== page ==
Beyond all that, while Putin’s state is hardly a paradigm of democracy, it is nowhere near as repressive as its predecessor. Religious belief is no longer a reason to be locked out of any possibility of professional advancement, and neither is its opposite—atheism. One does not get in trouble for advocating a different system of government, but for threatening the interests of the semi-mafia in control of the country. And, unlike the reality in a number of states allied with us, people are not executed for adultery, theft, homosexuality, apostasy, and so on. It would be unthinkable in Russia for a policy of execution for profit (through organ harvesting) to emerge.

The sometimes-admissible complaints about Putin’s Ukraine policy are again vastly overwrought. Ukraine and Russia share a common and deep historical, religious, and cultural bond that extends back a thousand years. One third of the “Ukrainians” are ethnic Russian (and constitute a large majority in the eastern third of the country). The Crimean Peninsula was Russian until Khrushchev gave it away in 1954 in a pique against Stalin’s perceived favoring of the Russians—an utterly meaningless act at a time when all power was concentrated in Moscow and nationalism of any kind was brutally suppressed.

But the most touching and profound references in Hitchens’s article were about the suffering of the Russian people at the hands of the murderous Communist regime and as a result of invasion by hostile neighbors. In four years, the racist horror of the Nazi invasion resulted in at least twenty million Russian deaths. Previous invasions by the Swedes, Poles, and French had as their intended goal the destruction of the Russian nation. Thus, Russians hardly have to be paranoid to fear the intentions of NATO and E.U. agitation in Ukraine and the Baltics. A language which defines security in the negative (“without danger”) surely indicates a reality very different from our own. Hitchens does not excuse Putin’s every act; he (rightly) considers him a thug, but he puts those actions in a context that ought to at least make us more sympathetic to the Russian people (who support Putin in numbers that any Western politician would envy). I expect that Hitchens will take a lot of hits for his article. I could spend many pages praising it. Thank you, Mr. Hitchens.

The Very Rev. Fr. John Daly
worcester, massachusetts

I grew up in Communist Romania and visited Russia last month, so I read with great interest Peter Hitchens’s article “The Cold War is Over.” The article is, to paraphrase the late Senator Daniel Patrick Moynihan, a hodgepodge of fine feeling and bad history.

I join the author in feeling good about the fall of the monstrous Communist dictatorship that was the USSR. Regarding what replaced it, though, I found a more accurate image in Nothing is True and Everything is Possible, the recent book by a British author of Russian origin, Peter Pomerantsev. To quote from the book’s review in the New York Times, in Russia “‘reality’ is scripted by the dark forces inside the Kremlin. Fake opposition parties engage in fake opposition to those who rule, a fake justice system goes through the motions of the legal process, and the fake television news shapes what Russia’s 143 million citizens are allowed to see.” There are just three national TV stations and all three are controlled by the Kremlin. Opposition politicians and journalists are frequently murdered. The economic system is one vast kleptocracy: A chosen few amassed fast riches by looting assets from the collapsed USSR economy. However, these oligarchs keep their wealth at the pleasure of the Kremlin and when they displease the Kremlin they are dispossessed, forced into exile, imprisoned, or killed.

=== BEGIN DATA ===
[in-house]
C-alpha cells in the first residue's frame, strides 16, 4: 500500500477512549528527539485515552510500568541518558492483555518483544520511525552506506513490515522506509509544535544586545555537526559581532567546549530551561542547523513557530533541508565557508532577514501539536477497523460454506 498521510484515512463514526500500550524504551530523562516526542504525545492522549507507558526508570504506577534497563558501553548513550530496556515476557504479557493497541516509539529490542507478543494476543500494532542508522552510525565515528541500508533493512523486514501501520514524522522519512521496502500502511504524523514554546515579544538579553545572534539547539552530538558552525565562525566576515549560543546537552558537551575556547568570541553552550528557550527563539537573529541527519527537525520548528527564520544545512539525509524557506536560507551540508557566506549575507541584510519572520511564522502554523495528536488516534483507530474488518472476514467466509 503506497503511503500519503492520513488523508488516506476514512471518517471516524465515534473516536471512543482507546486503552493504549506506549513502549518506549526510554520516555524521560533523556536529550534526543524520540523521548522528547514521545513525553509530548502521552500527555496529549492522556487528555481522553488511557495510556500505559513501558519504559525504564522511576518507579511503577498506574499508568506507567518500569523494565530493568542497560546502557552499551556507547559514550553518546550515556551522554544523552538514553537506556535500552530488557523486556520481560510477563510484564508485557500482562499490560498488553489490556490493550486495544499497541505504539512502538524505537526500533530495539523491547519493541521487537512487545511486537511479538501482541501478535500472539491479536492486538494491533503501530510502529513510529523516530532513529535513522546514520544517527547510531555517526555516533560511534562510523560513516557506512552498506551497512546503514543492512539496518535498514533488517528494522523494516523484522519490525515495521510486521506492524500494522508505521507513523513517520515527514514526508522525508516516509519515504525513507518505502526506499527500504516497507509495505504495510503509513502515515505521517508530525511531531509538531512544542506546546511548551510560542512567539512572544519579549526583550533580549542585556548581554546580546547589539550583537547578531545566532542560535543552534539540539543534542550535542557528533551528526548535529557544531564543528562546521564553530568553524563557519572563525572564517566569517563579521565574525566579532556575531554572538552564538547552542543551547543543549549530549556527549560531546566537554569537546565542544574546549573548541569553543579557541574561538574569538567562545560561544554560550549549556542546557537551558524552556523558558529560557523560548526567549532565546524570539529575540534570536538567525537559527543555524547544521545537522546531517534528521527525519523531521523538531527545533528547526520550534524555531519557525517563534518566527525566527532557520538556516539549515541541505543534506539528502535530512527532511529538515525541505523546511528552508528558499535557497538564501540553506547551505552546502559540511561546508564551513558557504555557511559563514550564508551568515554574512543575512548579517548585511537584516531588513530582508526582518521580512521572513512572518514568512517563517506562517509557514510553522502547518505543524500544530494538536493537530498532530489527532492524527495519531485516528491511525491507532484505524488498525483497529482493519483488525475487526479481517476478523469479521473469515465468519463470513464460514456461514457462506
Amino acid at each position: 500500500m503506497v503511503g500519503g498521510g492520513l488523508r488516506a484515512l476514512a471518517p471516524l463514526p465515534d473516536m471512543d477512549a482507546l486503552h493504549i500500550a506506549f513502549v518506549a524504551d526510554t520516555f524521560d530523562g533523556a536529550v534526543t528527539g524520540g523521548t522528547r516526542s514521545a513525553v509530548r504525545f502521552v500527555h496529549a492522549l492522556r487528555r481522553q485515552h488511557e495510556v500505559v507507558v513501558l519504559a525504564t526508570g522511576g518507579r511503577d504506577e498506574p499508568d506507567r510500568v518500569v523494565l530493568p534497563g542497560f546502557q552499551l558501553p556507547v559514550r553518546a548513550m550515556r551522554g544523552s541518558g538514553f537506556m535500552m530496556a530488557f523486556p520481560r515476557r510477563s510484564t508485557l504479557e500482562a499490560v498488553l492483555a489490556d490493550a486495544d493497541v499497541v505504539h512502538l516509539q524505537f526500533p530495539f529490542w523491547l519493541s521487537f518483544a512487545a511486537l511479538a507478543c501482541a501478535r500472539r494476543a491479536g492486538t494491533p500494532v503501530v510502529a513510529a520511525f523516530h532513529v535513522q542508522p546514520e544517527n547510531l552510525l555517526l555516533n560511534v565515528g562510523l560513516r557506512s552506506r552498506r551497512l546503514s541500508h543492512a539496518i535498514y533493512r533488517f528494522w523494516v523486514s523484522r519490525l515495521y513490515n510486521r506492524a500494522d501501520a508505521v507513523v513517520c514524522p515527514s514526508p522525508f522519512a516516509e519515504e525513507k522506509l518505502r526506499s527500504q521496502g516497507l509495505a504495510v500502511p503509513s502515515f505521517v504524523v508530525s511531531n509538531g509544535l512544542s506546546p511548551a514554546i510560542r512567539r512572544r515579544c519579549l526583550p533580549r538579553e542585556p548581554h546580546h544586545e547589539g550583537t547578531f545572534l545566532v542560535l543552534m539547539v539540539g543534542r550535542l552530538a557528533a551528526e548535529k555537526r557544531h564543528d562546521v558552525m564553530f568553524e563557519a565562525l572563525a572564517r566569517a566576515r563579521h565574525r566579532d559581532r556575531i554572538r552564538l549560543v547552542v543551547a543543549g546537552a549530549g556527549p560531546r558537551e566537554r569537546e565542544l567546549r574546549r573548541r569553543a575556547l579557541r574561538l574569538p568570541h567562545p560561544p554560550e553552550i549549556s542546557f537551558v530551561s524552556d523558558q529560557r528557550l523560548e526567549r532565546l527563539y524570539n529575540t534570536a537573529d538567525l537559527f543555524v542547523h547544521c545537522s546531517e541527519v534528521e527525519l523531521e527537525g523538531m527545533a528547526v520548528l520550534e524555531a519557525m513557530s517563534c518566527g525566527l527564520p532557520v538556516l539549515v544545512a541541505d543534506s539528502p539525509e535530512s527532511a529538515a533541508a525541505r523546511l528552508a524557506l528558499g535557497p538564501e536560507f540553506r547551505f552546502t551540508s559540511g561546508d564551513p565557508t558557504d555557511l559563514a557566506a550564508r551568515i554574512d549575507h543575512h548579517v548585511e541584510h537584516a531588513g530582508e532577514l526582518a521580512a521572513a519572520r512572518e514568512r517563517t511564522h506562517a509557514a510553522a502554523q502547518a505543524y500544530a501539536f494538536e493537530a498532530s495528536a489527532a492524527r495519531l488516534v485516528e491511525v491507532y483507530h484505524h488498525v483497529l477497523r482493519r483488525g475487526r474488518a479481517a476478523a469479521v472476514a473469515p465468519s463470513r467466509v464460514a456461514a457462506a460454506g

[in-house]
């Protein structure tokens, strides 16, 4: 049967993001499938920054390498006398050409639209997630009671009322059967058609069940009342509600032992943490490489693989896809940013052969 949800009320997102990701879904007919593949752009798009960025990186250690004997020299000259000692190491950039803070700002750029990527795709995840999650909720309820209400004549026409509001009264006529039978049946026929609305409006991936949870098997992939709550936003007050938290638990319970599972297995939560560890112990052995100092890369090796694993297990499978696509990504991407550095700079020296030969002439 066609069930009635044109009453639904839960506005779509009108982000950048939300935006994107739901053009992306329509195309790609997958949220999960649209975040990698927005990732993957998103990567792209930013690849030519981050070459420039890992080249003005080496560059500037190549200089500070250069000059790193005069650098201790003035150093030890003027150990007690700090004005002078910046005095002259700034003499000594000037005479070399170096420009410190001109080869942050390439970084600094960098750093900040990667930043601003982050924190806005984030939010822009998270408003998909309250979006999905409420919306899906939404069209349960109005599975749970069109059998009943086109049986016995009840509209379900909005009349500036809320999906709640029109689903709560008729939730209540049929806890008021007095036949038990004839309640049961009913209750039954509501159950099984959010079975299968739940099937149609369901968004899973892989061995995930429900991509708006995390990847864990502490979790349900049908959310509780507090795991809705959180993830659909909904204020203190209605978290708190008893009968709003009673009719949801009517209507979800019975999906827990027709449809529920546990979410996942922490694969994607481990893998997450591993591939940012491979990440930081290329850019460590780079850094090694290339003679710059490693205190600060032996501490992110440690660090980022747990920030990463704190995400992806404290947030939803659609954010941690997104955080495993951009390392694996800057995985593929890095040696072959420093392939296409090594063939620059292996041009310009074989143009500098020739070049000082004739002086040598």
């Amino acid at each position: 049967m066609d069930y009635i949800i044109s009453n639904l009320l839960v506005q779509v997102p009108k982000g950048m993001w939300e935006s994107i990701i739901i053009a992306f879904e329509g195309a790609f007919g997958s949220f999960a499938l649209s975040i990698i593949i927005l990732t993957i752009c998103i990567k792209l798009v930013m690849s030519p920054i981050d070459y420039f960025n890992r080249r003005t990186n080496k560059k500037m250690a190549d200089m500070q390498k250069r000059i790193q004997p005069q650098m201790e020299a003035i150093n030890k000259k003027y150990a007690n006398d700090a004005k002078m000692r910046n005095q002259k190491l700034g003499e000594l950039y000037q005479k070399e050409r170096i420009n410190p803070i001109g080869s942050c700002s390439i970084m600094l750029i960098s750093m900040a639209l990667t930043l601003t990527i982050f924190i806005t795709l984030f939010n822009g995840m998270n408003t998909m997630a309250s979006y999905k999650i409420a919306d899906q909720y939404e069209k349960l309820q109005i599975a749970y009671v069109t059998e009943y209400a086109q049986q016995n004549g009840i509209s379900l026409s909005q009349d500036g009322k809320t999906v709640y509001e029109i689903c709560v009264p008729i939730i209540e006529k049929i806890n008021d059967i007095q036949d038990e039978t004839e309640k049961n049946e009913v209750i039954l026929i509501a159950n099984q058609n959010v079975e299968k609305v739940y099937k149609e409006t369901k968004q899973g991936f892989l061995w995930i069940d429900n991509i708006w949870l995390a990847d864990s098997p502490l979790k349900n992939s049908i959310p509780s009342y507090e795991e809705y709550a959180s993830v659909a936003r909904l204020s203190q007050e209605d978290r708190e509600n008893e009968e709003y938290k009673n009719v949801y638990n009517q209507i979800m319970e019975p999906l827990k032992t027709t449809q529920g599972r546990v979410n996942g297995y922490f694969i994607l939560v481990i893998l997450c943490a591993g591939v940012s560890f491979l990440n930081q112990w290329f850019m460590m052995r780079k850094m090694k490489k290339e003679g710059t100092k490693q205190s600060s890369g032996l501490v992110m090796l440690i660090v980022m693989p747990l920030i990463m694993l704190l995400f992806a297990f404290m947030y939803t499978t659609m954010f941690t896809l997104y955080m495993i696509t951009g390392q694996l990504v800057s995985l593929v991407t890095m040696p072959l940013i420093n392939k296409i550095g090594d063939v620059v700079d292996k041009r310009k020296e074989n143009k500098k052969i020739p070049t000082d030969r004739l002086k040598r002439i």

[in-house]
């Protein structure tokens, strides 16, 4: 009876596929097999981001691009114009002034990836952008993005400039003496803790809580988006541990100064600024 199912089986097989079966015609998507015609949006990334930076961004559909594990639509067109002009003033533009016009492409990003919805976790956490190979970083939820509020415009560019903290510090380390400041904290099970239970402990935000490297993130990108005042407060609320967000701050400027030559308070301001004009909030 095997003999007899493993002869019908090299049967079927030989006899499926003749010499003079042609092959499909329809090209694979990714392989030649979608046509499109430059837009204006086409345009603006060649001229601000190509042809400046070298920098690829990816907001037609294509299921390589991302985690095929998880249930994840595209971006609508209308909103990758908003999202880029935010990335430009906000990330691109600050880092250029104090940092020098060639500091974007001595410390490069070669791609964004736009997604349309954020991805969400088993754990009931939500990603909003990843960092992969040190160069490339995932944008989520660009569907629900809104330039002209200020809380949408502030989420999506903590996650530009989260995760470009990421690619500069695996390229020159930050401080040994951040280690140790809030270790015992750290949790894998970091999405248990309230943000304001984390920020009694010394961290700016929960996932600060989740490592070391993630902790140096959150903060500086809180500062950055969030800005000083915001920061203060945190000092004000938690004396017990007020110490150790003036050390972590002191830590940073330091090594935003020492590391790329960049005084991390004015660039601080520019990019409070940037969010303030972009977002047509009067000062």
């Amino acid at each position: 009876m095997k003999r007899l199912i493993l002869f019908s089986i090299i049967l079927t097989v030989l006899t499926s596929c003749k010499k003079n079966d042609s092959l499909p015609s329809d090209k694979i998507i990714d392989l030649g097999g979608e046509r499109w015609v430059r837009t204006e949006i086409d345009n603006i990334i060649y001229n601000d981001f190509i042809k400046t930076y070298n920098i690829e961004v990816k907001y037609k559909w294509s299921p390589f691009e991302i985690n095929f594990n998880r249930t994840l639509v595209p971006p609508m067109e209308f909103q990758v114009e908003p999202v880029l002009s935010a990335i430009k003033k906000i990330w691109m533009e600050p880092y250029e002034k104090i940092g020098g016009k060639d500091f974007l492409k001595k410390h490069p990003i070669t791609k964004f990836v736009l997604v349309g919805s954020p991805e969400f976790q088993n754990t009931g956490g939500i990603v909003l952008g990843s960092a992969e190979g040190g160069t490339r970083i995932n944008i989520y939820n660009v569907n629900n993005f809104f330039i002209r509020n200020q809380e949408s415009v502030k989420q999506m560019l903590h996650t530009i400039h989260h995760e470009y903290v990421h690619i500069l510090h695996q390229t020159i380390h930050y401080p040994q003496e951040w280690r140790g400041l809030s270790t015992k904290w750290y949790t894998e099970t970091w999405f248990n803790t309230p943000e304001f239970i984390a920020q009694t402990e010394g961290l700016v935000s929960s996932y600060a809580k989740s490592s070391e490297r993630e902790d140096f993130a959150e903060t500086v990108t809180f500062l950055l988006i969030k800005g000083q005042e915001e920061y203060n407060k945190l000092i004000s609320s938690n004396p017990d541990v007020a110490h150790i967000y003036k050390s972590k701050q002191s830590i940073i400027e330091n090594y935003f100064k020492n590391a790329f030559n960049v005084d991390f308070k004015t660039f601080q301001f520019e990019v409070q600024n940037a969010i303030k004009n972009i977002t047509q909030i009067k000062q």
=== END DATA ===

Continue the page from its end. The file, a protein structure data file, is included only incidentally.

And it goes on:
I also join the author in his warm feelings for the reopening of Orthodox churches and monasteries closed under the Communists or converted into museums of atheism. Regretfully, though, the Russian Orthodox Church remains (as always) a servile supporter of the government’s nationalist objectives. In exchange for uncritical support, the Russian Orthodox Church gets a quasi monopoly on religion, enforced by the Kremlin. In a July 2016 law aimed mainly at fast-growing Protestant denominations, it became illegal to share one’s faith outside government-approved buildings. In Russia it is now illegal, for example, to email friends to invite them to a religious service or to host a prayer meeting in your home.

The most confusing part of the article regards Russia’s foreign affairs. I will limit my criticism to two points.